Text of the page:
I want to start by saying that everybody’s strategy is going to be very different – we all have things we cannot live without, for some it may be cable TV, an annual trip, a gym membership or something for your family. Additionally, not everyone has the same goals. You might be saving to purchase your dream car, or even simply provide for your household. With that being said, I believe that saving requires a balance, as I might crave that really nice dinner a lot more if I never go out, or do anything that costs. Treating yourself will have you less likely to cave and revert back to old spending habits.
Recently, I had this epiphany that I am now an adult. Yes, this sounds ridiculous considering I’m into my mid-twenties, but when I received pre-approval to buy a city home on the west coast, I felt it truly hit me like that time my sister actually crushed a water bottle onto my face out of anger (Fifteen years, and this memory is still real). I live in one of the most expensive cities in the world, and I am a millennial that is entirely self-funded. How on earth would I be able to secure this, right?
I was having coffee with one of my friends, who also has been going through this process lately, and she asked me what my strategy was, and I am sharing it now in the event that it can inspire others to help achieve their goals, while still enjoying other areas of life, as anyone can adopt this method in some way, regardless of income and lifestyle.
If you happen to have a chequing and savings account, have your income deposited into the chequing, and take a good look at this number – how much of it do you REALLY need, and how much would you spend on extra little things? This will differ for everyone during different times in life, and perhaps if you try this, it may not look like you are really saving that much – however, even if you place as little as $100 in your savings each month, this will become $3,600 in three years, which is still helpful towards your objectives and something to be proud of.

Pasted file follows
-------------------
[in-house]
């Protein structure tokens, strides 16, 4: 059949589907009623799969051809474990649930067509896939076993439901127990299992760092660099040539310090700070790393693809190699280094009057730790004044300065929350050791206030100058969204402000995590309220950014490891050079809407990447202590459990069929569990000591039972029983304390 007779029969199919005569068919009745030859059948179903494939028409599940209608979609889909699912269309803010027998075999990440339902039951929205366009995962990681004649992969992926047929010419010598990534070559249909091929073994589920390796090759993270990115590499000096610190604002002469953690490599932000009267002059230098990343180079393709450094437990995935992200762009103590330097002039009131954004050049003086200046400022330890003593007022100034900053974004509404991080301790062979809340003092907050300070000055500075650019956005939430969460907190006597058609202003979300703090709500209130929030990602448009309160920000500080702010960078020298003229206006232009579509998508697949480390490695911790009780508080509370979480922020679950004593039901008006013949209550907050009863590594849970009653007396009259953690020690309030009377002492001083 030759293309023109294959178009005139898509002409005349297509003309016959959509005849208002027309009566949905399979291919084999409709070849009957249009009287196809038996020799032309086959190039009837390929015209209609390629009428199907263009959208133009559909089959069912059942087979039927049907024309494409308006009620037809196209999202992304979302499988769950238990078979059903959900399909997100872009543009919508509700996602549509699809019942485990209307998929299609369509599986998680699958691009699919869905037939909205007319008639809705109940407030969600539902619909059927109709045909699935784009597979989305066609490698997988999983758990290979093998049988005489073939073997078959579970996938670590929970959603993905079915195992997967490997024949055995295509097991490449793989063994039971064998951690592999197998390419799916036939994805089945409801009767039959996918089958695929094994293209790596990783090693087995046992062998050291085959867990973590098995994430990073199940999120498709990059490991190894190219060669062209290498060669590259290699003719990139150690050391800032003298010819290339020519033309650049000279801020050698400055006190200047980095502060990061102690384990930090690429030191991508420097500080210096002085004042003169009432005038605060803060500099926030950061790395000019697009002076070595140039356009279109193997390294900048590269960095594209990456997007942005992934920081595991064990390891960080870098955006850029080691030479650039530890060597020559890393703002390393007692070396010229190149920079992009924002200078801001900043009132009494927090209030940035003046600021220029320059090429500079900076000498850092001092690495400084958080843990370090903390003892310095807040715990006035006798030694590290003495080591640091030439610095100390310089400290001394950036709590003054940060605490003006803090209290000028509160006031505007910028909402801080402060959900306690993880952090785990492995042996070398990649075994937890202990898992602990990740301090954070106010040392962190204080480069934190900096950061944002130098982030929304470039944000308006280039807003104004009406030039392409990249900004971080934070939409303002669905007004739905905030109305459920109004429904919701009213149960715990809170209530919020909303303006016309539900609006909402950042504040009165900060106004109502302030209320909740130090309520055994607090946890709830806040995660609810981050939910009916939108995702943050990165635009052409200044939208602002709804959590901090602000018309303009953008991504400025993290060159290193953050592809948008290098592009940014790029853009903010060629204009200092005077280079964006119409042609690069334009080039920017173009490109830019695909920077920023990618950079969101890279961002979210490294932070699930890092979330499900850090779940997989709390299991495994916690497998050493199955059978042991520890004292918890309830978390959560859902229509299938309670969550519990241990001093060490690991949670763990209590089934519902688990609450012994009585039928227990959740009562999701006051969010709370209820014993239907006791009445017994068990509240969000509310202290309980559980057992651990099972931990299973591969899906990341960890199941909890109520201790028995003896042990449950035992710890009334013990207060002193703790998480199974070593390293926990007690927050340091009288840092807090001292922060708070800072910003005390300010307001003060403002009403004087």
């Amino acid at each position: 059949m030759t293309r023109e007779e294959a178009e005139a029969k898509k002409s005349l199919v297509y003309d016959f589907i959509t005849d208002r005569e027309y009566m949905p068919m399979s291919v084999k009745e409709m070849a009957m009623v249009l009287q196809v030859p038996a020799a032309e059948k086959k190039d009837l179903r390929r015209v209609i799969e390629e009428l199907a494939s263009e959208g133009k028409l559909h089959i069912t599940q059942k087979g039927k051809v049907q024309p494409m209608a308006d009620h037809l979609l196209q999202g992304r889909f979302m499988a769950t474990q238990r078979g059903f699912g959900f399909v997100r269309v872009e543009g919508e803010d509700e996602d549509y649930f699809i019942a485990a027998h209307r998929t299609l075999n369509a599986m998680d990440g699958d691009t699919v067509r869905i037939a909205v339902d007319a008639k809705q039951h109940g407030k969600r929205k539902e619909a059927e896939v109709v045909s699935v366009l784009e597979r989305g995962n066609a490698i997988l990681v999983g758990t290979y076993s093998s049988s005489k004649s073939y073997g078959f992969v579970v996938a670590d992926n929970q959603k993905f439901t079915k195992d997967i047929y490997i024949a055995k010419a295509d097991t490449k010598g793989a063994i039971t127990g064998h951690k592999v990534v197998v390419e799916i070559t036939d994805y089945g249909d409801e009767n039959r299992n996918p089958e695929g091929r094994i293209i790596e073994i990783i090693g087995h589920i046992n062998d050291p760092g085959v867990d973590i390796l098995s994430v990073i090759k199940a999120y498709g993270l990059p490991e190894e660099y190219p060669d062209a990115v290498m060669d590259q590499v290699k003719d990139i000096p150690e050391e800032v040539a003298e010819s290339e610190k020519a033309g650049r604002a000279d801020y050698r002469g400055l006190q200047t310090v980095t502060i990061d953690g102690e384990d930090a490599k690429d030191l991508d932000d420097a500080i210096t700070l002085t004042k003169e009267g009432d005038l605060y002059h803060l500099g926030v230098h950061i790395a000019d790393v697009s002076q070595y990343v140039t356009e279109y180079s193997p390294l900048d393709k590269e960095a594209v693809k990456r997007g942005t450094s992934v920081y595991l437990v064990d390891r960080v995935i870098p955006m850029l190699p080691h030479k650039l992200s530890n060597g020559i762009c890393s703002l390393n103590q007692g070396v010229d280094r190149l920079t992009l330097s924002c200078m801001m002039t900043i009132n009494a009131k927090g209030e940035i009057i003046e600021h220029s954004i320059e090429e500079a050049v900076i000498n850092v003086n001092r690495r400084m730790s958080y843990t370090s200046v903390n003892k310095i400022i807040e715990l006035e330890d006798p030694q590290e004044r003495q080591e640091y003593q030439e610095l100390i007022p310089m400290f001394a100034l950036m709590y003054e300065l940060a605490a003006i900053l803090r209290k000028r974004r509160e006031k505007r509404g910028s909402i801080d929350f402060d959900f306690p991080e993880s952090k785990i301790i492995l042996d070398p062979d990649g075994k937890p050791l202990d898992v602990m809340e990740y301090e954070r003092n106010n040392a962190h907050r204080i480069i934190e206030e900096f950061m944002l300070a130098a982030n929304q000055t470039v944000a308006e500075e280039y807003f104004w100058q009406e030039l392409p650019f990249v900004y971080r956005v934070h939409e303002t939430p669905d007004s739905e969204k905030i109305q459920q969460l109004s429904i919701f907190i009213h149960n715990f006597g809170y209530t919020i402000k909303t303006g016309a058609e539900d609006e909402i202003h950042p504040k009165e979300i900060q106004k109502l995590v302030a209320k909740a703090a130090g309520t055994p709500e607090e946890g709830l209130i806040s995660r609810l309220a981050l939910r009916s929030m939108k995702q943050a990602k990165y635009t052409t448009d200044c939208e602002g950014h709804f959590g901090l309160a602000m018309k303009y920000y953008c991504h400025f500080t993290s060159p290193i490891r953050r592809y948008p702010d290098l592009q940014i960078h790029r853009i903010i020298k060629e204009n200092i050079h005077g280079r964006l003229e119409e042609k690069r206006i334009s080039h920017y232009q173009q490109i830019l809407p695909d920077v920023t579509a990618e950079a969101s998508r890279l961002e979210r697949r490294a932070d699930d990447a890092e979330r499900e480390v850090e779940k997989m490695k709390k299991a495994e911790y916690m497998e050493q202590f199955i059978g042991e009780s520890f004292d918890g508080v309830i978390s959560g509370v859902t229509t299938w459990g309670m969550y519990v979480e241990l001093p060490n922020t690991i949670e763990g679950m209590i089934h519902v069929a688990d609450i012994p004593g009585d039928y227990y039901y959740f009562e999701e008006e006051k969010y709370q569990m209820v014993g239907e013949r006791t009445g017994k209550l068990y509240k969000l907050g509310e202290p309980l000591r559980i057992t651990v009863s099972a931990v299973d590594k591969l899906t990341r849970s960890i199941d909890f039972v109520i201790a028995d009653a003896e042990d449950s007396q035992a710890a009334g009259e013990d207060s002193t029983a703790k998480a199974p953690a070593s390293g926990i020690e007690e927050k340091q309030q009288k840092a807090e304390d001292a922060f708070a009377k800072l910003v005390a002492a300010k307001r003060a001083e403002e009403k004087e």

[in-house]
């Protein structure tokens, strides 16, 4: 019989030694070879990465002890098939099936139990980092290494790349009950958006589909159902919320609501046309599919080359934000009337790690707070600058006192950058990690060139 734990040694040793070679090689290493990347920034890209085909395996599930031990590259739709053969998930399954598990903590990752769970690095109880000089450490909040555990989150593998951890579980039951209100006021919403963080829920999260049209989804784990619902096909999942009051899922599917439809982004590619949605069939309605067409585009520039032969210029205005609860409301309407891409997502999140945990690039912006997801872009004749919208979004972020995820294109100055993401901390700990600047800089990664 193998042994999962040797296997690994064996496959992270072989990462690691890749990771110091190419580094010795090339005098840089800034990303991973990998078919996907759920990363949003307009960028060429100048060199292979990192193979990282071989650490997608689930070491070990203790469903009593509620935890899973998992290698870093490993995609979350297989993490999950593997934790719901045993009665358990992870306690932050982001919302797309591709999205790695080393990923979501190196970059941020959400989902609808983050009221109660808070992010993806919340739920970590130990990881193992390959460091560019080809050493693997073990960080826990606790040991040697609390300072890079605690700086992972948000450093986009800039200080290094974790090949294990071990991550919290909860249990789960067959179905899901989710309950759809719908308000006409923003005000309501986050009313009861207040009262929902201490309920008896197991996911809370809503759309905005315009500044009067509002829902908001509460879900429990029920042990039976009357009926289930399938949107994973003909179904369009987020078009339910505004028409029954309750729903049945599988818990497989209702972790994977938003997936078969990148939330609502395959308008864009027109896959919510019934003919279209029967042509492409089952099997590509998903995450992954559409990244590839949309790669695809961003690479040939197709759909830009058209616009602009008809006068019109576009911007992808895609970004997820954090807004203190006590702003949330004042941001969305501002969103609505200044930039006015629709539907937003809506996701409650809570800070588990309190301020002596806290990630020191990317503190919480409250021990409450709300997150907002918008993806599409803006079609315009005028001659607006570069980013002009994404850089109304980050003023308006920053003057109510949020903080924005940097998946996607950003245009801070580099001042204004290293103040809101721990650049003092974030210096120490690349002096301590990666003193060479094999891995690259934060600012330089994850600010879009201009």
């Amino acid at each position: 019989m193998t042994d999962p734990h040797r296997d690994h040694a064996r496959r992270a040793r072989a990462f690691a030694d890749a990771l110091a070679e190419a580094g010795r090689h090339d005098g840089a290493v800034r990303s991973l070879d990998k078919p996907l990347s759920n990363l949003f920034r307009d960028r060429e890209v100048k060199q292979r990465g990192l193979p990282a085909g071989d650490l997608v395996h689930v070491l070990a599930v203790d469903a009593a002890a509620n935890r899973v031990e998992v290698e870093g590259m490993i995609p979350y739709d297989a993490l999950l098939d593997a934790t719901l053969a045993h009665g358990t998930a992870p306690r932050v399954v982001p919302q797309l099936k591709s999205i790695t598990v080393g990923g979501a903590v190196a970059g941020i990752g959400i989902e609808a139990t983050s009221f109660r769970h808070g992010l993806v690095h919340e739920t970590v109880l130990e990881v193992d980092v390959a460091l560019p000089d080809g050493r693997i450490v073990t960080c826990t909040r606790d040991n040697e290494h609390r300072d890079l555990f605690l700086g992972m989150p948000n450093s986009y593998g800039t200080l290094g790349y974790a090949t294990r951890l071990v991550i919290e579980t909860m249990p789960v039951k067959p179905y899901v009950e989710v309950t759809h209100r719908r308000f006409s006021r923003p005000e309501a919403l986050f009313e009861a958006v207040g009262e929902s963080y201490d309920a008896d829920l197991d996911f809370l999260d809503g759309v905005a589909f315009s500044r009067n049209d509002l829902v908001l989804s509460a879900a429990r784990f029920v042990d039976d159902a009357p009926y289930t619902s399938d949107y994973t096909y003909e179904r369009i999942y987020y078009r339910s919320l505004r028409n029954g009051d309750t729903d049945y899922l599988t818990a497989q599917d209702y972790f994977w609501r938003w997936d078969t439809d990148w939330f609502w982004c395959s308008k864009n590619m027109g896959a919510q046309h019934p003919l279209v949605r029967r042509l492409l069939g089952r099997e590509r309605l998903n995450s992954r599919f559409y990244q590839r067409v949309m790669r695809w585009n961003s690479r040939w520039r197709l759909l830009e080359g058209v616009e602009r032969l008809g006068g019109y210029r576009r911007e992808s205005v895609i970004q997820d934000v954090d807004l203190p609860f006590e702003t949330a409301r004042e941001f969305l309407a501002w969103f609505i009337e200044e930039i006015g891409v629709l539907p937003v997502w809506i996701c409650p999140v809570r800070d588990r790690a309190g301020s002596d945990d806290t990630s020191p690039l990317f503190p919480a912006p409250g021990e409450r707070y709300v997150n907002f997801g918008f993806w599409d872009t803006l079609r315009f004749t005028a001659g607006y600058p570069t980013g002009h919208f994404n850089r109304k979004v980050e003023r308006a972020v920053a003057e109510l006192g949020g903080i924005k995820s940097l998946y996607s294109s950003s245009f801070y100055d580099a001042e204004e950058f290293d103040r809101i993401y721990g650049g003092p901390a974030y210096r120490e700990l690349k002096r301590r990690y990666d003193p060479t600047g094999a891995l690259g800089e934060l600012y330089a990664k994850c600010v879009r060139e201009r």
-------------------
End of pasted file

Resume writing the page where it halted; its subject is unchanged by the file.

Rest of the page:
For me, I made a goal that I would take a certain percentage of my income each month, and transfer it into my savings account, which I then do not touch or withdraw from. This creates an “out of sight, out of mind” phenomenon that results in me having to make strategies more wisely with the rest. For example, I stopped buying breakfast on the way to work, I used my debt card more and my credit card much less, all the while thinking out my trivial expenditures more and remembering the value of a dollar. I evaluate my purchases more, yet I don’t feel as though I am limited or lacking in terms of what I am able to do or consume.
As a result, I was able to achieve my goal of being approved for a condo much sooner than expected, with about 25% ready – all the while, still partaking in events or occasional coffee outings. I didn’t feel stressed or burdened by this process at all because the budgeting had already been done for me – I didn’t avoid events and activities all together, I simply became more selective until my goals were met.
Additionally, it felt good to see how much can be saved, especially since I used to have a habit of eating out for meals, instead of attempting to craft things. If it worked for me, it may work for you!
Featured photo credit: Binyamin Mellish via pexels.com